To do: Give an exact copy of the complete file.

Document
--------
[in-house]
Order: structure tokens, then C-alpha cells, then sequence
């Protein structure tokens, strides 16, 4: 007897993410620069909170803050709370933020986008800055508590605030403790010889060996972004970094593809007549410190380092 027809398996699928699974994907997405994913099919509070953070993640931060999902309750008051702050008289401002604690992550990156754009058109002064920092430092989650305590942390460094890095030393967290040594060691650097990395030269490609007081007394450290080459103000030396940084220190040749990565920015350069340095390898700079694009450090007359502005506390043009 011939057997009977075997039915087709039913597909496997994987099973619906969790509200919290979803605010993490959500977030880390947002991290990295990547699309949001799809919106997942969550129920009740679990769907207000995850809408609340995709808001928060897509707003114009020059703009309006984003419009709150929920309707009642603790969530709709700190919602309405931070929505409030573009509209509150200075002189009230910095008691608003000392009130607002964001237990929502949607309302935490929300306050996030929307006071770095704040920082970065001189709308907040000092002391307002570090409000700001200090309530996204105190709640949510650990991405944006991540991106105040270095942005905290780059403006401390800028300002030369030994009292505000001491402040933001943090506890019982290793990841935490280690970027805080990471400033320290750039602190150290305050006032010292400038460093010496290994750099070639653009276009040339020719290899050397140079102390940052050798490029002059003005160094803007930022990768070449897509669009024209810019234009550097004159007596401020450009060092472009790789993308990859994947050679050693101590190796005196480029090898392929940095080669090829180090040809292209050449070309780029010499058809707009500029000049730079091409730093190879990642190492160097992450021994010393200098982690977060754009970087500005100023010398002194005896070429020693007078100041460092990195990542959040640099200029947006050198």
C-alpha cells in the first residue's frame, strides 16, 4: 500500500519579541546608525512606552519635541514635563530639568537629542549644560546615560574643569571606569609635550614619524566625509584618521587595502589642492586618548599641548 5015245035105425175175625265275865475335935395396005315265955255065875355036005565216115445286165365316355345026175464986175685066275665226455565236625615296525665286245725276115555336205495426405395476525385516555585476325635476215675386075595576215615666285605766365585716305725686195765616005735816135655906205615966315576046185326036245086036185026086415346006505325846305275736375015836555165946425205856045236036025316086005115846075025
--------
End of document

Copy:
[in-house]
Order: structure tokens, then C-alpha cells, then sequence
């Protein structure tokens, strides 16, 4: 007897993410620069909170803050709370933020986008800055508590605030403790010889060996972004970094593809007549410190380092 027809398996699928699974994907997405994913099919509070953070993640931060999902309750008051702050008289401002604690992550990156754009058109002064920092430092989650305590942390460094890095030393967290040594060691650097990395030269490609007081007394450290080459103000030396940084220190040749990565920015350069340095390898700079694009450090007359502005506390043009 011939057997009977075997039915087709039913597909496997994987099973619906969790509200919290979803605010993490959500977030880390947002991290990295990547699309949001799809919106997942969550129920009740679990769907207000995850809408609340995709808001928060897509707003114009020059703009309006984003419009709150929920309707009642603790969530709709700190919602309405931070929505409030573009509209509150200075002189009230910095008691608003000392009130607002964001237990929502949607309302935490929300306050996030929307006071770095704040920082970065001189709308907040000092002391307002570090409000700001200090309530996204105190709640949510650990991405944006991540991106105040270095942005905290780059403006401390800028300002030369030994009292505000001491402040933001943090506890019982290793990841935490280690970027805080990471400033320290750039602190150290305050006032010292400038460093010496290994750099070639653009276009040339020719290899050397140079102390940052050798490029002059003005160094803007930022990768070449897509669009024209810019234009550097004159007596401020450009060092472009790789993308990859994947050679050693101590190796005196480029090898392929940095080669090829180090040809292209050449070309780029010499058809707009500029000049730079091409730093190879990642190492160097992450021994010393200098982690977060754009970087500005100023010398002194005896070429020693007078100041460092990195990542959040640099200029947006050198």
C-alpha cells in the first residue's frame, strides 16, 4: 500500500519579541546608525512606552519635541514635563530639568537629542549644560546615560574643569571606569609635550614619524566625509584618521587595502589642492586618548599641548 5015245035105425175175625265275865475335935395396005315265955255065875355036005565216115445286165365316355345026175464986175685066275665226455565236625615296525665286245725276115555336205495426405395476525385516555585476325635476215675386075595576215615666285605766365585716305725686195765616005735816135655906205615966315576046185326036245086036185026086415346006505325846305275736375015836555165946425205856045236036025316086005115846075025